As the quality of the films decreases, the quality of Vern's writing rises to compensate. He comes up with some priceless verbal riffs (I love 'Avid farts', the name he gives to those hyper-edited blipvert montages they use on shows like Angel for scene transitions), hurls in wholly unexpected cultural references (such as an entire page discussing the work of 19th century Polish poet Cyprian Kamil Norwid - "an eccentric, Rasputin-looking motherfucker"), and generally swears more inventively than any other film historian I know. He looks at Seagal's sporadic work in other media - television, music, energy drinks - and carefully ties it in with what was happening in his film career at the time.

Best of all, he manages to get a narrative out of all this. In his introduction, Vern talks in terms of auteur theory: "I agree with the French about the importance of the director, and that they also make good bread and were right about Iraq. But in the type of picture we're going to be discussing in this book it is the star that connects the body of work more than the director." So throughout the book, he points up the key themes that recur through Seagal's work. They include the obvious jokey stuff like Seagal's propensity for throwing people through windows, peaking with 9 defenestrations in The Glimmer Man. But Vern also notes that at a time when movie action heroes were interchangeably jingoistic and right-wing, Seagal was co-writing anti-CIA movies like Above The Law which used the Iran-Contra scandal as a backdrop. For better or worse, nobody else could have made these films.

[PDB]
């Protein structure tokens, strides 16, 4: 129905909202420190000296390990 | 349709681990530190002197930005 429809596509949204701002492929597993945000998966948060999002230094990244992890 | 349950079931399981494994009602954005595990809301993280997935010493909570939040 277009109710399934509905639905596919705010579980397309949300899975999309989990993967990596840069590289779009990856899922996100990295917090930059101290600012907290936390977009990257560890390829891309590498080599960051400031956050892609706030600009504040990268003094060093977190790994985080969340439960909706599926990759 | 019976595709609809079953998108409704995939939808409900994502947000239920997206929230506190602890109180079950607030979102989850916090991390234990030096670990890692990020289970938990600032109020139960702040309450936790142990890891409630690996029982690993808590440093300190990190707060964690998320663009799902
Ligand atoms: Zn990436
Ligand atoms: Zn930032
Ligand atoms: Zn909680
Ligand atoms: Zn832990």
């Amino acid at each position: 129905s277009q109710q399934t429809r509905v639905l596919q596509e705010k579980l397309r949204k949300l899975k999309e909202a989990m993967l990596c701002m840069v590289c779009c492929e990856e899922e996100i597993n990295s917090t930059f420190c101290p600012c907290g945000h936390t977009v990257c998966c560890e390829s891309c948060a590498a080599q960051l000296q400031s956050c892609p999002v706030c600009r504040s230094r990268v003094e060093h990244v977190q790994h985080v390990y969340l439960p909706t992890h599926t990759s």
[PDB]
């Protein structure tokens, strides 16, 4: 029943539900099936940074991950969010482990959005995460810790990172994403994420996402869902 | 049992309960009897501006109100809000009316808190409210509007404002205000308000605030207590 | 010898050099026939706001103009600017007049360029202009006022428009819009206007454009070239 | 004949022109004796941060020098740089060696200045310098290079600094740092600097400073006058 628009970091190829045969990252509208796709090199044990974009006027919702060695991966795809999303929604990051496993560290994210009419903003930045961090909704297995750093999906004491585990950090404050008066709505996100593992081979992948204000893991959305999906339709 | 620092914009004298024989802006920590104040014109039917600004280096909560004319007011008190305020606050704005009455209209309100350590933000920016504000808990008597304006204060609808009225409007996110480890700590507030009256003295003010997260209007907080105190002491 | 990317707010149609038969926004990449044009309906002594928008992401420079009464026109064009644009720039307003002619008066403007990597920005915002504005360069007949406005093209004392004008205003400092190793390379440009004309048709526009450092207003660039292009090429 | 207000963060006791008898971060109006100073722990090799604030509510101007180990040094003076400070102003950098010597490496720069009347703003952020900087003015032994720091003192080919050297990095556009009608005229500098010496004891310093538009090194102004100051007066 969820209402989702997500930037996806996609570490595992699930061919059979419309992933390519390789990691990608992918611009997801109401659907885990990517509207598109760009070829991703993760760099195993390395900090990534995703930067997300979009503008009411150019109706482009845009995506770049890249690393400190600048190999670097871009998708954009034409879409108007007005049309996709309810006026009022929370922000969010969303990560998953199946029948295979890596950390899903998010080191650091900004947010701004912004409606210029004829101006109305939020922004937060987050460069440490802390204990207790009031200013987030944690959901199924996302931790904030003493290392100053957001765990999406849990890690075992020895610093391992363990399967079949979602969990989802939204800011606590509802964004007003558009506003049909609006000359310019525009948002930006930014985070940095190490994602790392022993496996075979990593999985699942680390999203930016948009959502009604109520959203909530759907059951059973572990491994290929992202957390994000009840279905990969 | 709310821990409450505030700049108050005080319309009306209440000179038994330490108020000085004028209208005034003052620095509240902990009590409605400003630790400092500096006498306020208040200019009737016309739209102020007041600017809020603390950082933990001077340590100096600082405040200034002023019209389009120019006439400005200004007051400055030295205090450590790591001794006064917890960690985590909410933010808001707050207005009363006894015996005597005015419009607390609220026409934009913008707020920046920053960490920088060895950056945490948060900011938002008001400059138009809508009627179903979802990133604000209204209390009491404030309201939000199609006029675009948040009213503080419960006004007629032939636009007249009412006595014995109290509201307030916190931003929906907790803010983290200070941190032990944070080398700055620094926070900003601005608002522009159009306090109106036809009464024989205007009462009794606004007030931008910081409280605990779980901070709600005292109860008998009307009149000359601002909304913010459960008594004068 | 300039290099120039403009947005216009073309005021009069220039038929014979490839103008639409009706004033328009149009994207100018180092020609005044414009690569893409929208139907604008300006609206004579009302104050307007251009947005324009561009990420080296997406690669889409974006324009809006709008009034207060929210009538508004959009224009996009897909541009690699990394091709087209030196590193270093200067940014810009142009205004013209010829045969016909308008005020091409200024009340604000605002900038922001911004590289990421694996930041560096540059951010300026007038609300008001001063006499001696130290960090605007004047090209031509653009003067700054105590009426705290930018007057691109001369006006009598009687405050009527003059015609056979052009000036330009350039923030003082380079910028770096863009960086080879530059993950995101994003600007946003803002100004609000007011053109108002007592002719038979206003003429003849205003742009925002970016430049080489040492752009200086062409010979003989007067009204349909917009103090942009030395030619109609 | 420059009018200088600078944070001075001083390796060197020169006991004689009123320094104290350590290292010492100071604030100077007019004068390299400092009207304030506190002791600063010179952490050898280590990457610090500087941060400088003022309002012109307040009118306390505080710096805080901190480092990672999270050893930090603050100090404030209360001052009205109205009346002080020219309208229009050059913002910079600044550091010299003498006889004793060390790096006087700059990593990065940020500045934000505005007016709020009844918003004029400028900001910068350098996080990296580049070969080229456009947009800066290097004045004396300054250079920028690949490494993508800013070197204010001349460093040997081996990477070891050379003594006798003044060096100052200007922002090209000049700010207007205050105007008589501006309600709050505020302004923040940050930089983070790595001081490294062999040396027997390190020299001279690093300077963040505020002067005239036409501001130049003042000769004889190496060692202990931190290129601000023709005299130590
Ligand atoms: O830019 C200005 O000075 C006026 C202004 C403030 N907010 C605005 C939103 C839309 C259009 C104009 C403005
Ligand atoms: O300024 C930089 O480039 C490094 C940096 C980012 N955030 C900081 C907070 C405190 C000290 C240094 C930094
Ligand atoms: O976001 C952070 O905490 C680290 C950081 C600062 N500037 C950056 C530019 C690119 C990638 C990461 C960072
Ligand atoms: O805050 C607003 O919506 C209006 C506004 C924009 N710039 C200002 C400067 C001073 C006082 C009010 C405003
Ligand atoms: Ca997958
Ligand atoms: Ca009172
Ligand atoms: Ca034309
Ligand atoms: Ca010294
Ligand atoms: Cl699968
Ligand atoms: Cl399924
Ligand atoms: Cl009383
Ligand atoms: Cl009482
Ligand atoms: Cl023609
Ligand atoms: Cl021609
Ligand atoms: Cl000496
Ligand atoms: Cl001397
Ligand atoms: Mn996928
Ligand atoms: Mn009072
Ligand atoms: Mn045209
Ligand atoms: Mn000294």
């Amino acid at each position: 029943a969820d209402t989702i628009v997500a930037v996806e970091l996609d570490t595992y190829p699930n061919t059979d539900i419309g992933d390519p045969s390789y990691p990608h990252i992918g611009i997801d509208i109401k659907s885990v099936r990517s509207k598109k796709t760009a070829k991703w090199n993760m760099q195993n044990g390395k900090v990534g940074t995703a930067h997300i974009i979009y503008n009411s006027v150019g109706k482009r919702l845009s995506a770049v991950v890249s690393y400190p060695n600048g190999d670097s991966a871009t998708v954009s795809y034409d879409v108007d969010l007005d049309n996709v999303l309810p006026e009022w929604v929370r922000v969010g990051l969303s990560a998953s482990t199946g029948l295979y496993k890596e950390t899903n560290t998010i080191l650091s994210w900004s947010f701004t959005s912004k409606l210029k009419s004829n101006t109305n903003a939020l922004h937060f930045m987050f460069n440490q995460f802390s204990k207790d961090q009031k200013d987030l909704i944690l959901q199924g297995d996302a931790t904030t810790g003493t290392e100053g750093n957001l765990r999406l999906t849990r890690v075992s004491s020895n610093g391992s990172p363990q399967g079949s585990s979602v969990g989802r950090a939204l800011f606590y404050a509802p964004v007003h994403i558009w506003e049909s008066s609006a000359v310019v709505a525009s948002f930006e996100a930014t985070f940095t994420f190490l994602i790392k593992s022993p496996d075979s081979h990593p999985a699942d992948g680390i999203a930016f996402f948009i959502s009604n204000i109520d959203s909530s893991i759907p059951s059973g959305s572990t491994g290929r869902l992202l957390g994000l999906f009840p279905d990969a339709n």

In the last two movies Vern covers - Urban Justice and Pistol Whipped - he insists that Seagal's career might be pulling out of its DTV doldrums. The actor's got bulkier and slower over the years, and will never be able to recreate the moves he was capable of two decades ago: but in these latest films, he's starting to acknowledge that. The stories are getting darker, the characters more flawed. Vern actually gets you believing by the end of his book that Seagal is on the verge of some sort of artistic redemption - now that's writing.

Does it make me want to track down all the films and watch them? Well, no, not really. (Except perhaps Into The Sun, because the idea of Seagal taking on Japanese Yakuza on their home turf has a certain curiosity value.) But these movies turn up all the time when you're channel-hopping during an evening in front of the telly, and I may well pause a little longer in the future before passing on. That's the best I can promise, sorry.


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Superbly written and totally hilarious! A fab tongue in cheek look at the films of the kick ass master. Made the mistake of reading this on the train a few times and got odd looks as I writhed with laughter!